Usually there’s something mind-boggling and horrible to talk about when the Academy Awards nominations come out.
Not this time. Instead, the dawn greeted us with a fairly plausible list – a reasonable response to a good year in movies – and an improvement over most of the critics’ lists that have been coming out of the various cities.
There were small surprises, not all good. Tom Hanks (“Captain Phillips”) was excluded from best actor, and he shouldn’t have been, but that was a crowded category and someone was going to get squeezed out. In the best actress category, Meryl Streep was nominated for one of her worst performances, in “August: Osage County,” but after so much great work you can forgive the Academy a little Streep derangement syndrome.
Three films are in contention for best picture: “American Hustle” and “Gravity,” which both received 10 nominations, and “12 Years a Slave,” which received nine. If there’s a fourth to be included among the favorites, it’s Martin Scorsese’s “The Wolf of Wall Street,” a pleasant surprise in that so much of the publicity since its release has been unfairly negative – and the Academy has never been noted for its courage.
Those four are also nominated for best director, and so is Alexander Payne’s “Nebraska.”
The other best picture nominees are “Her,” “Philomena,” “Captain Phillips” and “Dallas Buyers Club.” But given the fact that best picture almost never goes to a film that wasn’t at least nominated for best director – though it happened last year (“Argo”) – the odds of any of those winning are extremely low.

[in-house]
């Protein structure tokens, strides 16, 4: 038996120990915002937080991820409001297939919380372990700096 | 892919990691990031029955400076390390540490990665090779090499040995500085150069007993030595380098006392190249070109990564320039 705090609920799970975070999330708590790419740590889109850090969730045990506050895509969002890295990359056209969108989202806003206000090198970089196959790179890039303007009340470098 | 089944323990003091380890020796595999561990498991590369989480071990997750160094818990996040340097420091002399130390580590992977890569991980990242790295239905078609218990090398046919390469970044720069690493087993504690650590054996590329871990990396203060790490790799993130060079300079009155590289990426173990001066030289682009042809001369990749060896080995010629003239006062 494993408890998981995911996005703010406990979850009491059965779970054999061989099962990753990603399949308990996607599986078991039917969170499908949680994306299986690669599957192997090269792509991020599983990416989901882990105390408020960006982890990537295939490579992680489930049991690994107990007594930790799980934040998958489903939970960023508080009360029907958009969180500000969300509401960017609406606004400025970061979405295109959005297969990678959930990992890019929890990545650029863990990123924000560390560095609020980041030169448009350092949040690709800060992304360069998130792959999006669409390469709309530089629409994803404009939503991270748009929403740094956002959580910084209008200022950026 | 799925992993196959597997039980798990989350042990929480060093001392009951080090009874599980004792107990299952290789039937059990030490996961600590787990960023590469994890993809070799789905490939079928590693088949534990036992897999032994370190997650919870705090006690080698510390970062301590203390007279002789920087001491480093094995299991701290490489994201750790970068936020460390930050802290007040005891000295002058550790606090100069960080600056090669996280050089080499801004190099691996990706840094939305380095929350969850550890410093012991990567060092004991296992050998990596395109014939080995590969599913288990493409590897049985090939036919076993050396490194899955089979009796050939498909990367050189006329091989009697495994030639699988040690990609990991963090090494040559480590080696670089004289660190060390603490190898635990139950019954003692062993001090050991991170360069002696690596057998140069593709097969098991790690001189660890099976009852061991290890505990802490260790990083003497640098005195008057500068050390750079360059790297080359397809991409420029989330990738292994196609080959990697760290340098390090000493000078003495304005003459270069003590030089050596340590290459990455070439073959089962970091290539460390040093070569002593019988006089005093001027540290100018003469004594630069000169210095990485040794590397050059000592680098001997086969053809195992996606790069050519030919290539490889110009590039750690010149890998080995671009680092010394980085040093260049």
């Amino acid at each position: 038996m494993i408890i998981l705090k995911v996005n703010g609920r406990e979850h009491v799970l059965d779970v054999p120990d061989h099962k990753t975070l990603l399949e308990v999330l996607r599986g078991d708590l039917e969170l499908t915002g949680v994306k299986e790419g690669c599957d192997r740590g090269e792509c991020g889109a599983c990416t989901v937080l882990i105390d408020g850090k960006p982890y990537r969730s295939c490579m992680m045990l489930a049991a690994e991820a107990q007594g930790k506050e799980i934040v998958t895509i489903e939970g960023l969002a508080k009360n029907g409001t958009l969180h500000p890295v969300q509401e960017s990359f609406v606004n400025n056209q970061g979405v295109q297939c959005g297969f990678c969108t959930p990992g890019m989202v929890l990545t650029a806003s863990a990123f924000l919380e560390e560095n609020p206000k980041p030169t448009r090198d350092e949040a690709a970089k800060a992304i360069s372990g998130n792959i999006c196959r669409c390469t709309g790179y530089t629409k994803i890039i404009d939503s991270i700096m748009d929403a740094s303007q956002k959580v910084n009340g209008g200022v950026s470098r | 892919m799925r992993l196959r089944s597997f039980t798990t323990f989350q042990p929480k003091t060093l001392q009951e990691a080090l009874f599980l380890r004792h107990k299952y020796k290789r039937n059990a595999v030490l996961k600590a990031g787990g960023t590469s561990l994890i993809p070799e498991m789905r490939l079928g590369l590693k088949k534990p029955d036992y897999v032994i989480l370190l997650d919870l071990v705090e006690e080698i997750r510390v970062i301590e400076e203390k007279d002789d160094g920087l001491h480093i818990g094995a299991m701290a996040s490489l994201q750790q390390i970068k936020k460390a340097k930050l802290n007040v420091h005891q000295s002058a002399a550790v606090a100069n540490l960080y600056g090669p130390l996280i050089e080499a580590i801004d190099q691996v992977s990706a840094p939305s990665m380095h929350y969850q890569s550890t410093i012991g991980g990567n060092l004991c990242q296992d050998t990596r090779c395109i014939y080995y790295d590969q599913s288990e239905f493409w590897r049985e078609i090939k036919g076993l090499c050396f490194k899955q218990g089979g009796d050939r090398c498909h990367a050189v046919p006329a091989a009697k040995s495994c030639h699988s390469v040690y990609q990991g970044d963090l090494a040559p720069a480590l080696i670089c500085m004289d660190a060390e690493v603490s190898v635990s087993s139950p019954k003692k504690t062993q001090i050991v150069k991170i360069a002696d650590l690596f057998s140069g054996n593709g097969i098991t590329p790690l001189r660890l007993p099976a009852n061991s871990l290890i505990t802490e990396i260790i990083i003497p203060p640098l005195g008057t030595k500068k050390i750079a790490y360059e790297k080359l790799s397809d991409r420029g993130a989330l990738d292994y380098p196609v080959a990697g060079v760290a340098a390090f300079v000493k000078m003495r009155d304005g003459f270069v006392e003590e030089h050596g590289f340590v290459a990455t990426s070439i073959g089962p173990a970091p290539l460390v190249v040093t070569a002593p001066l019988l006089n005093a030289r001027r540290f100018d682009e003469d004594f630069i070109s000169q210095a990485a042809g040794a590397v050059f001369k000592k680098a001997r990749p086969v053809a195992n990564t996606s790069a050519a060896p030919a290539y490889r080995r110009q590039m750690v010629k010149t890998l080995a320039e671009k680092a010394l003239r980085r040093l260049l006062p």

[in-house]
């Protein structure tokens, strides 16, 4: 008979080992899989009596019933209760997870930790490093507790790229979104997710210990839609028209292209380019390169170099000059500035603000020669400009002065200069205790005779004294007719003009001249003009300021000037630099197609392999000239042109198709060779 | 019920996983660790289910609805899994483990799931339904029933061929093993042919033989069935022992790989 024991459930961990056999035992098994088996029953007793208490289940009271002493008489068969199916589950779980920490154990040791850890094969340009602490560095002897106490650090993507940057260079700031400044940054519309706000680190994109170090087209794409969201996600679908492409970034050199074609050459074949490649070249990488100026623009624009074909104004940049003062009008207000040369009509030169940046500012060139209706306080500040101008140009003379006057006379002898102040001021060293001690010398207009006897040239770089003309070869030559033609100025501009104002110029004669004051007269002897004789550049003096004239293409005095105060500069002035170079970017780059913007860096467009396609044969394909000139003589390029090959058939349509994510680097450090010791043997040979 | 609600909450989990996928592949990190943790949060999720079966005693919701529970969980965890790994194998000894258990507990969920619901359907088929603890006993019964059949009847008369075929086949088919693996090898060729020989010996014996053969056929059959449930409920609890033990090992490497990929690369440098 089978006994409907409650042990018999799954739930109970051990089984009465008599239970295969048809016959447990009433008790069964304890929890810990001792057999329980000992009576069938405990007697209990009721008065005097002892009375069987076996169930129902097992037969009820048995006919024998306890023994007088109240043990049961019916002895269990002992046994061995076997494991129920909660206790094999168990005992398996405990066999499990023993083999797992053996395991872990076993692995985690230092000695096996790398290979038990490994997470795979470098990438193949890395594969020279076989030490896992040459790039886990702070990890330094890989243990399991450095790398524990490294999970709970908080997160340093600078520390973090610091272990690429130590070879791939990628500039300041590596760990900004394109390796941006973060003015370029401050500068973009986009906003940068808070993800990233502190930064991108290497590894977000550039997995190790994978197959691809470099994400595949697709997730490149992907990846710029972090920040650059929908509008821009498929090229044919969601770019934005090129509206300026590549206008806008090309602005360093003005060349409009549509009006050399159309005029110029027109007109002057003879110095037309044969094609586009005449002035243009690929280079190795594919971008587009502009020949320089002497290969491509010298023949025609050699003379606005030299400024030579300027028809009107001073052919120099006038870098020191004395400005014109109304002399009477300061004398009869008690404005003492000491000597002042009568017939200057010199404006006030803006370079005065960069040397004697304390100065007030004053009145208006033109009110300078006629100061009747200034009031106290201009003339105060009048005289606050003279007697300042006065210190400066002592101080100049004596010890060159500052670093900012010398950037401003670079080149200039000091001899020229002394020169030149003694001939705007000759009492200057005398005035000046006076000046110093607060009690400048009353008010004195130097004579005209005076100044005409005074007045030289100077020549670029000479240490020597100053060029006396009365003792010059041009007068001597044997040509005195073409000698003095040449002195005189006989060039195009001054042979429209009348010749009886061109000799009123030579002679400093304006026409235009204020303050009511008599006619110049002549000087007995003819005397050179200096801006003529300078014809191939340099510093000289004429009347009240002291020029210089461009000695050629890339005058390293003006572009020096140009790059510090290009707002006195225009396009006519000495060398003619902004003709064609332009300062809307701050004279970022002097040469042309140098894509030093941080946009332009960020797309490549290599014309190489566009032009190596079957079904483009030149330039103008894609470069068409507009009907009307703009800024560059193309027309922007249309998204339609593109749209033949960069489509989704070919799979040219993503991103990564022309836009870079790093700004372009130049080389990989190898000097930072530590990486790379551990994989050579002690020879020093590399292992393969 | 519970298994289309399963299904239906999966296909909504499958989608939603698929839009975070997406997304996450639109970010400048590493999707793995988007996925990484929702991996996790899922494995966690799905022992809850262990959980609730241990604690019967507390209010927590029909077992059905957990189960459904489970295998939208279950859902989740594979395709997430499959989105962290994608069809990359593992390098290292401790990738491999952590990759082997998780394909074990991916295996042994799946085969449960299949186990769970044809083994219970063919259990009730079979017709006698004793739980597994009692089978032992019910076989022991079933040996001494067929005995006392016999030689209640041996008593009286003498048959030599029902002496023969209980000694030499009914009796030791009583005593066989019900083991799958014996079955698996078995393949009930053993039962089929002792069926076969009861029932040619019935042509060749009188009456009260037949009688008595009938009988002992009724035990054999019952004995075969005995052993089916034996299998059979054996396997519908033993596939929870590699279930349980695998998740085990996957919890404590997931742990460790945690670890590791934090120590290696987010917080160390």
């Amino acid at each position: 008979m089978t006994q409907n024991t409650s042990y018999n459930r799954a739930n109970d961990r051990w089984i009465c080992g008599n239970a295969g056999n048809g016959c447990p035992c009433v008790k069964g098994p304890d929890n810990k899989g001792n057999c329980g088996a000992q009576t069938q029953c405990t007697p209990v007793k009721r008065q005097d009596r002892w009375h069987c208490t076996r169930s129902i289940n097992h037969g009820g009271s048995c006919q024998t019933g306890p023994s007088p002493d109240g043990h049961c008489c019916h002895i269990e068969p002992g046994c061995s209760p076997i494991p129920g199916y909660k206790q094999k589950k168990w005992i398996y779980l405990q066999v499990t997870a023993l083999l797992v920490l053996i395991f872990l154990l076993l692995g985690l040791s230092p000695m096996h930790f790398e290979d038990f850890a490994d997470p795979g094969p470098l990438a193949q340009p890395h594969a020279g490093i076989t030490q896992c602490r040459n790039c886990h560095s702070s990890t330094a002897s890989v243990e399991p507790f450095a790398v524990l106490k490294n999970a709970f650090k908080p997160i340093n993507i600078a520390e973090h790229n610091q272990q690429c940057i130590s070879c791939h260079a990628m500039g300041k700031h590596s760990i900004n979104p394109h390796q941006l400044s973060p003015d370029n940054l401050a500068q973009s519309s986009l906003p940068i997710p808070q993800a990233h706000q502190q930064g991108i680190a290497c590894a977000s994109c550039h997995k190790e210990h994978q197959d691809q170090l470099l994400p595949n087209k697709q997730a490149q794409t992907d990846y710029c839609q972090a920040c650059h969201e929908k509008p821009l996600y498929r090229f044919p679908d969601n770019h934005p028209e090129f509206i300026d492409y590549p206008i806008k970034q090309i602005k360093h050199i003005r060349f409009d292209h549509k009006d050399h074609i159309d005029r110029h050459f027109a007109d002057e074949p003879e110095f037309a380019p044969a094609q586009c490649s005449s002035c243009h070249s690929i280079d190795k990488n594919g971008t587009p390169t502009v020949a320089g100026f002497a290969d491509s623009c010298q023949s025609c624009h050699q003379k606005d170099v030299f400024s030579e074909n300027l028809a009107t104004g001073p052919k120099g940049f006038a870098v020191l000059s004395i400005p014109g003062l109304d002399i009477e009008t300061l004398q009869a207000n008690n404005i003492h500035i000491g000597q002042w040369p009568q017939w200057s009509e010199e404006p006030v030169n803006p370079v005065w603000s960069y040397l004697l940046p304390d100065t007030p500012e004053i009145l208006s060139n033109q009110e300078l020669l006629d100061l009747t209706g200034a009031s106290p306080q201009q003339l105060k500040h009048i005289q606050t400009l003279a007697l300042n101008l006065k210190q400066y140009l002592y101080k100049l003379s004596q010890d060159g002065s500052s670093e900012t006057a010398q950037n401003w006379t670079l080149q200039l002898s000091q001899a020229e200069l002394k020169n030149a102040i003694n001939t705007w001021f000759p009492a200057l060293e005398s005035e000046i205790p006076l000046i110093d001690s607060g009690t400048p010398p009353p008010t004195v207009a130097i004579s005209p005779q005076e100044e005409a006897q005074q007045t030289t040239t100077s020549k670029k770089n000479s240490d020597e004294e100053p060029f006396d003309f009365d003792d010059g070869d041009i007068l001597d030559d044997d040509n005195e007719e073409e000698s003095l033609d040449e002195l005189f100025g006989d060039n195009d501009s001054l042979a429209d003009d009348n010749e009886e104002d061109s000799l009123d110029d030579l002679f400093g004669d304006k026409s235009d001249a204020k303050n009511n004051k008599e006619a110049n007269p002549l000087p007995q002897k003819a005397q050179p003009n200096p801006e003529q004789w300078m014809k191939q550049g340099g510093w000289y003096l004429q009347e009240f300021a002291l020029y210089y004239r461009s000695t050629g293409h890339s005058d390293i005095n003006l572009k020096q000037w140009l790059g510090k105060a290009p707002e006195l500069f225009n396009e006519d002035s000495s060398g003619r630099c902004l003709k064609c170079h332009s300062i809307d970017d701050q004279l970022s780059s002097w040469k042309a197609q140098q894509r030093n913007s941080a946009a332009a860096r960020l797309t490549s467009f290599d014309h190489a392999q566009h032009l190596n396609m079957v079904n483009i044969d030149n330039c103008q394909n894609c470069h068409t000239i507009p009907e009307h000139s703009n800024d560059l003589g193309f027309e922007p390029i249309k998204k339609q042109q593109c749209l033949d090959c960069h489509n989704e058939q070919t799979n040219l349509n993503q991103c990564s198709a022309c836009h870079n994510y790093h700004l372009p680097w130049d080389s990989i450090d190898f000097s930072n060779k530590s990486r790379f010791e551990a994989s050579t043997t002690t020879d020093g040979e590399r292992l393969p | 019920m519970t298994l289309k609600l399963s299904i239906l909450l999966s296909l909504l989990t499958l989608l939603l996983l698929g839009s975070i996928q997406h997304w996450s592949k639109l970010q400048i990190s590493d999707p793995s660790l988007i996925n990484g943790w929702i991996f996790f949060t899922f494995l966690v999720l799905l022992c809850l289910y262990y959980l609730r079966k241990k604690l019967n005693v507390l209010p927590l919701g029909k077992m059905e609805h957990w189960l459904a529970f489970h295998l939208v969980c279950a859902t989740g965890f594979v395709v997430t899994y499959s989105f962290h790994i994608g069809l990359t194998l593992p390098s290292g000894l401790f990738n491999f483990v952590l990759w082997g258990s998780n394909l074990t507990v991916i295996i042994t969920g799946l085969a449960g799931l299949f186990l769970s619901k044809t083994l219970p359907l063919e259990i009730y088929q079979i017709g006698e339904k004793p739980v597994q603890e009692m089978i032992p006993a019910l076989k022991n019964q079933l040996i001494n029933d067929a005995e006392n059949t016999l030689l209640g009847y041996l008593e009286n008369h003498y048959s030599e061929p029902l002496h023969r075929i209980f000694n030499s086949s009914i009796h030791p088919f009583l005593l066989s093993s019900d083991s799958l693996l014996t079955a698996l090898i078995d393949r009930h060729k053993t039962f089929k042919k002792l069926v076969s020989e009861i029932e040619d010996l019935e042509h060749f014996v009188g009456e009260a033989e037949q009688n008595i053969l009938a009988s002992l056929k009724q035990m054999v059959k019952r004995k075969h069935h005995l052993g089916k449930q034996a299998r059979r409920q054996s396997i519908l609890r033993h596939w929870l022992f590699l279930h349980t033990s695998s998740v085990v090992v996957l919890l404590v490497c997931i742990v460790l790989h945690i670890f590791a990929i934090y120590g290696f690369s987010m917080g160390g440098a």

At this point, it’s beginning to look like “Gravity” may have the edge. It constitutes what is really the first artistic use of 3-D, so it will have a special appeal to voters in the technical divisions, and it’s not merely a technical achievement (unlike, say, “Avatar”).
By the way, missing from the best picture list is “Inside Llewyn Davis,” a perfectly fine Coen Brothers movie that has been excessively praised in some critics circles.
Best actor will be interesting: Christian Bale (“American Hustle”), Bruce Dern (“Nebraska”), Leonardo DiCaprio (“The Wolf of Wall Street”), Chiwetel Ejiofor (“12 Years a Slave”) and Matthew McConaughey (“Dallas Buyers Club”).
I might have left off Dern and included Hanks, but these are all fine performances. This is probably a race between DiCaprio, Ejiofor and McConaughey, with McConaughey having the advantage.
Historically, the Academy has usually given its best actress award to a woman age 35 or under being nominated for the first time. But this year, the youngest nominee is 39 (Amy Adams) and all have been nominated before. In addition to Adams (“American Hustle”), they are Cate Blanchett (“Blue Jasmine”), Sandra Bullock (“Gravity”), Judi Dench (“Philomena”) and Streep. This is the only category about which there’s almost no suspense. The award is going to Blanchett, as well it should.
In the supporting actor category, the big surprise – a happy one – is the inclusion of Jonah Hill for “The Wolf of Wall Street.” Also nominated are Barkhad Abdi (“Captain Phillips”), Bradley Cooper (“American Hustle”), and Michael Fassbender (“12 Years a Slave”). This is a strong category, and I’d like to see Fassbender take it, though Leto probably will win.
Supporting actress will have some robust competition, with Sally Hawkins (“Blue Jasmine”), Jennifer Lawrence (“American Hustle”), Lupita Nyong’o (“12 Years a Slave”) and June Squibb (“Nebraska”) going head to head.
Also in there, for some reason, is Julia Roberts (“August: Osage County”).
I’d give it to Squibb, but Lawrence was pretty remarkable, too, and I expect that she’ll win it.